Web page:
Trial in actor Stephen Collins' ugly divorce case postponed

Trial in actor Stephen Collins' ugly divorce case postponed
Actor Stephen Collins, best known for his role as the Rev. Eric Camden on "7th Heaven," is under investigation for alleged child molestation. (Carlos Chavez / Los Angeles Times)

Actor Stephen Collins and his wife of 27 years, Faye Grant, were scheduled to face off Wednesday in a downtown Los Angeles courtroom for a divorce trial that was likely to be laced with ugly details.

But in the hours leading up to the trial, attorney Larry Ginsberg was granted a request to be removed as Grant's lawyer and the case was postponed until January.


In court documents, Ginsberg cited a "breach" in his billing agreement with Grant, as well as "an irremediable breakdown in the attorney-client relationship."

Ginsberg also said Grant needed time to respond to a claim filed by Collins last week seeking nearly $1 million in future lost earnings, resulting from the public release of an audio recording last month in which a man whom police believe to be Collins confessed to sexually abusing three underage girls. Collins contends that Grant leaked the recording.

"Faye has known for over two and one-half years that in the event that the recording should find its way into the public arena, that would constitute a further breach of her fiduciary duty, and Stephen would seek to hold her accountable for the damages sustained," Collins' attorney, Mark Vincent Kaplan, said in court papers.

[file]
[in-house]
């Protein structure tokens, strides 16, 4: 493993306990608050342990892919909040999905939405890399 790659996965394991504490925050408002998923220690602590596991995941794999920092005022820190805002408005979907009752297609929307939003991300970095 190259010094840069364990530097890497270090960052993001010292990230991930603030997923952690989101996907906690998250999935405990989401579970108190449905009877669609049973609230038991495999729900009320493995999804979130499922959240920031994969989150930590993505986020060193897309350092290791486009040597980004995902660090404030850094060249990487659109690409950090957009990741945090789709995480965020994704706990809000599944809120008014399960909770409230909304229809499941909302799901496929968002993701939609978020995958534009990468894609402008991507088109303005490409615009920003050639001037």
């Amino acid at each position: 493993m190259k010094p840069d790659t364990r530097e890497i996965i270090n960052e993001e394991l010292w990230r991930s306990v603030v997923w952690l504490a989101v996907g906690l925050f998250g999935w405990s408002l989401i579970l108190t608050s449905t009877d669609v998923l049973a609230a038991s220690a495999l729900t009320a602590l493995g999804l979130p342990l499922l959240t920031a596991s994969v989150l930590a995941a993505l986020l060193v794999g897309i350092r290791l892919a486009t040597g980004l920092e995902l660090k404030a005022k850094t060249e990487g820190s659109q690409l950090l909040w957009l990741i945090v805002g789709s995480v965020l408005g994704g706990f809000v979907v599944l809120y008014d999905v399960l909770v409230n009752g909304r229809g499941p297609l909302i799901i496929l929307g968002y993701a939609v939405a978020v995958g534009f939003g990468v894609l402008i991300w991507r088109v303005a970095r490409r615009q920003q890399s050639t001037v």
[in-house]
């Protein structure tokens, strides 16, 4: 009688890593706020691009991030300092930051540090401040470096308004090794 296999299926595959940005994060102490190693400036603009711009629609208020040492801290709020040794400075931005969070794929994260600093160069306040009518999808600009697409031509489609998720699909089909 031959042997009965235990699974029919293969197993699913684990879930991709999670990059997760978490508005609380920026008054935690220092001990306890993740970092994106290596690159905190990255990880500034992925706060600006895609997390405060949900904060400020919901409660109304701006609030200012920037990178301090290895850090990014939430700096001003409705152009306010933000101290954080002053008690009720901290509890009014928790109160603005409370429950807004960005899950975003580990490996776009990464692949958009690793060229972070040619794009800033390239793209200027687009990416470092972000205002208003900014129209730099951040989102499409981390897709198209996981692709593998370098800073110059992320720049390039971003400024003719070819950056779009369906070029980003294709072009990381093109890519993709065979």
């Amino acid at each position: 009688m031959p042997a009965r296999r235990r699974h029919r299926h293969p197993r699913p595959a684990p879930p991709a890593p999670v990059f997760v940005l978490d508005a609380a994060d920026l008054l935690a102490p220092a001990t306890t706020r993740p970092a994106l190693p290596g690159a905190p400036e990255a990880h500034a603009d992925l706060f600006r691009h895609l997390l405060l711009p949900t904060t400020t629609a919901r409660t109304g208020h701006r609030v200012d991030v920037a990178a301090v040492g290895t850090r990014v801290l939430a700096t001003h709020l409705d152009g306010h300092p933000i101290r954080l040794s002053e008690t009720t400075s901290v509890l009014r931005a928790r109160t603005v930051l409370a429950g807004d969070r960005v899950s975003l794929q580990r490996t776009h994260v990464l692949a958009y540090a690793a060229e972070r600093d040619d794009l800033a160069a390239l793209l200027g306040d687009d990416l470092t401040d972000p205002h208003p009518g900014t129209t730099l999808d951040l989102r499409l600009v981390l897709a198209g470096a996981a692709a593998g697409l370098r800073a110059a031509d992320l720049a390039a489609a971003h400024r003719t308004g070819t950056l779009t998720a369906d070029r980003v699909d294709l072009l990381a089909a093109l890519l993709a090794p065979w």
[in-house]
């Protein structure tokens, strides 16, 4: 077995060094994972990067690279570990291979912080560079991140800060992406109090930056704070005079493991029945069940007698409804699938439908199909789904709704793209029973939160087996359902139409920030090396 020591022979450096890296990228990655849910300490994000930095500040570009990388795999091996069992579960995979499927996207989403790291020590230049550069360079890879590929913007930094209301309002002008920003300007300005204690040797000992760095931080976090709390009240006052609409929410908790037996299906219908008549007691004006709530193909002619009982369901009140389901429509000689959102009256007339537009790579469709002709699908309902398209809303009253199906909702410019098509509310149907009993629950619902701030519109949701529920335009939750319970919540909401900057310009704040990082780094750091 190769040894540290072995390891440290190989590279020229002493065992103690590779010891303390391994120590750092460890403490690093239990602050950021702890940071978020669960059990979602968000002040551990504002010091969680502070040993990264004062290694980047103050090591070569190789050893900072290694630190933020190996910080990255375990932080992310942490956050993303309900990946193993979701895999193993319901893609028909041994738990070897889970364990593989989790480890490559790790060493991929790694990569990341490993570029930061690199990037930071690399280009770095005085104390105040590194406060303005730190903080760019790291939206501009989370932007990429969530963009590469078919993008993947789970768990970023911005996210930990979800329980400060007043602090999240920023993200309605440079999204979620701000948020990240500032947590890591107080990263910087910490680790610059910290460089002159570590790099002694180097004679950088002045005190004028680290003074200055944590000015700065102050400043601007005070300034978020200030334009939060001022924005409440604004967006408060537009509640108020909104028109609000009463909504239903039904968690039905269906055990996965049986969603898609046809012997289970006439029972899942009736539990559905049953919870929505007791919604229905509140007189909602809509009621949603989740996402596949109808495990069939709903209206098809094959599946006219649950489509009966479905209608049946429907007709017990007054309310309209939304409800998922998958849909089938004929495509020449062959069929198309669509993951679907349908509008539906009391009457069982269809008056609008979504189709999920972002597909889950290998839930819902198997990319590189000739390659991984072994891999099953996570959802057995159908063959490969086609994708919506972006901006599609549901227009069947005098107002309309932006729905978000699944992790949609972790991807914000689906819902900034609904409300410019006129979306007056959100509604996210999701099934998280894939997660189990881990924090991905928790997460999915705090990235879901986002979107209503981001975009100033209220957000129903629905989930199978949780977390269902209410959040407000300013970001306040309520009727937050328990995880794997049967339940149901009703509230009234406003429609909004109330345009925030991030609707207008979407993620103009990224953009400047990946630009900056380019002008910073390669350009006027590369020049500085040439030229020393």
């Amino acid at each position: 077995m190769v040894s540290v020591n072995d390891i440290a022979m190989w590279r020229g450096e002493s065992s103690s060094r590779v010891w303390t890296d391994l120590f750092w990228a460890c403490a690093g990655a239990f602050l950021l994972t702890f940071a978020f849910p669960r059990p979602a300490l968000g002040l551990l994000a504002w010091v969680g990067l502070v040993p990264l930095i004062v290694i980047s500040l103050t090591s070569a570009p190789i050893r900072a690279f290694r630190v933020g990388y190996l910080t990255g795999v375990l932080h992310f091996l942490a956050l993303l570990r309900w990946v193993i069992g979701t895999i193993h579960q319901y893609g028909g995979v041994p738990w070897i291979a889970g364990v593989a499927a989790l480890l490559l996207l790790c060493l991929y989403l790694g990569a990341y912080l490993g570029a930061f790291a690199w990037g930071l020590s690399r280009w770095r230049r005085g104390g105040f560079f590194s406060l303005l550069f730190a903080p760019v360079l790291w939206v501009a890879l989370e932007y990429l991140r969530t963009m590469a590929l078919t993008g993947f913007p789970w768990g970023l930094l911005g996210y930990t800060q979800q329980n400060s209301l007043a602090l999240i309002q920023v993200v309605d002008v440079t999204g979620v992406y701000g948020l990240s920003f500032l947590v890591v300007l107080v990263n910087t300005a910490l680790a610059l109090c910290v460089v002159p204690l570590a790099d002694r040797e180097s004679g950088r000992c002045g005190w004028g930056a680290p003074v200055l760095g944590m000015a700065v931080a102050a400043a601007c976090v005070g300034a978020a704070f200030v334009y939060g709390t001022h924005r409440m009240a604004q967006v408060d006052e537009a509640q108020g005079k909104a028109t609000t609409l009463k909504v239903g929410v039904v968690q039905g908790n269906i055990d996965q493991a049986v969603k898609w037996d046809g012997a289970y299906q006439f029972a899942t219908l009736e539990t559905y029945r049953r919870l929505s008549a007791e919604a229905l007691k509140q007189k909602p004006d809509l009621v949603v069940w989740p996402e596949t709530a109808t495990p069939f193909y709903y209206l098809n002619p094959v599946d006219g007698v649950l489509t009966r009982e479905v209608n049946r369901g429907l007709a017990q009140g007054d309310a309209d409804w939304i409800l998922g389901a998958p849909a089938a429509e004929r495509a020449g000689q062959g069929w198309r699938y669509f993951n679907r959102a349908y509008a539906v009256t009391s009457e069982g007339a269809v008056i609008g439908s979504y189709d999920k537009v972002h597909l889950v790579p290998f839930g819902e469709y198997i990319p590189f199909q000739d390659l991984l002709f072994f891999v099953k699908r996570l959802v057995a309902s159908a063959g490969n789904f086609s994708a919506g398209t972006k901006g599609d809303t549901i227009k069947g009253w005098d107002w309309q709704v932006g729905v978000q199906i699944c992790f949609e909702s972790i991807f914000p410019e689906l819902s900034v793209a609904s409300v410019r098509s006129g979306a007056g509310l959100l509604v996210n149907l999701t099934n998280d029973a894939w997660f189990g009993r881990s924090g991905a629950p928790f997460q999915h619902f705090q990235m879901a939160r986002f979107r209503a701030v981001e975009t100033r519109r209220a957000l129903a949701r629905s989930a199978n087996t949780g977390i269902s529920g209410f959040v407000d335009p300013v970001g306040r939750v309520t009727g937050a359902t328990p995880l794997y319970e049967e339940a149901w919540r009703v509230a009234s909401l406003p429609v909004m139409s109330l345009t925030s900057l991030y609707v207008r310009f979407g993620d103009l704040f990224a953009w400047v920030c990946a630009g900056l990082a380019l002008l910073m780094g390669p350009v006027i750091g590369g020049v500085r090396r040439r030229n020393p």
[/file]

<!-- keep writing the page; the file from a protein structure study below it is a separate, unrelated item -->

Known for years as the pastor father on the TV drama "7th Heaven," the 67-year-old actor is now the focus of investigations in New York and Los Angeles.

Grant, who is seeking $13,000 in monthly alimony, said in divorce documents that her husband revealed his "secret life" in front of a therapist more than two years ago. She said the therapist later told her Collins had "narcissistic personality disorder with sociopathic tendencies."

"I believe that Stephen used his celebrity status to engender the trust of the families of the children he molested," she said in court papers.

Grant, 57, said she urged Collins to seek treatment but he refused.

"Obviously I am sickened by Stephen's actions. I have spent the past 20 months coping with the trauma of learning about Stephen's illness and worrying about my moral and legal responsibility."

Concerned about possible lawsuits against her husband, Grant has requested that a judge rule that only Collins would be held accountable. Kaplan countered in court documents that the request was an attempt to "extort concessions in settlement" and that Grant "gleefully watches [Collins] defend himself from her strategic planning."

In 2012, Kaplan sent a proposed settlement agreement to Grant that referred to a threat he said she made to his client: "The admonition was that, in effect, Stephen's failure to accept the entirety of your settlement demand within the time limit imposed, would result in your providing to the media various confidential communications which were made, including, during and incident to conjoint therapy sessions."

That same year, a woman told police that Collins molested her in New York four decades ago and she thought he may have molested one of his relatives in California, the Los Angeles Police Department said.

Investigators reached out to the relative, but she did not respond. The department recently said it was taking another look at the investigation. The New York Police Department said it was investigating a complaint in which Collins allegedly forced a 14-year-old girl to commit a lewd act inside his Manhattan apartment in 1972.

After the allegations became public, reruns of Collins’ hit show were pulled from the air, and he was dropped from the upcoming film "Ted 2." The independent short film "Penance," in which Collins portrays a pedophile priest, was also pulled from film festivals last month.

The trial is expected to decide the fate of the couple's two Brentwood property lots, estimated to be valued at nearly $3 million each, as well as savings, investment and retirement accounts that total about $8.5 million, according to documents filed by Collins.


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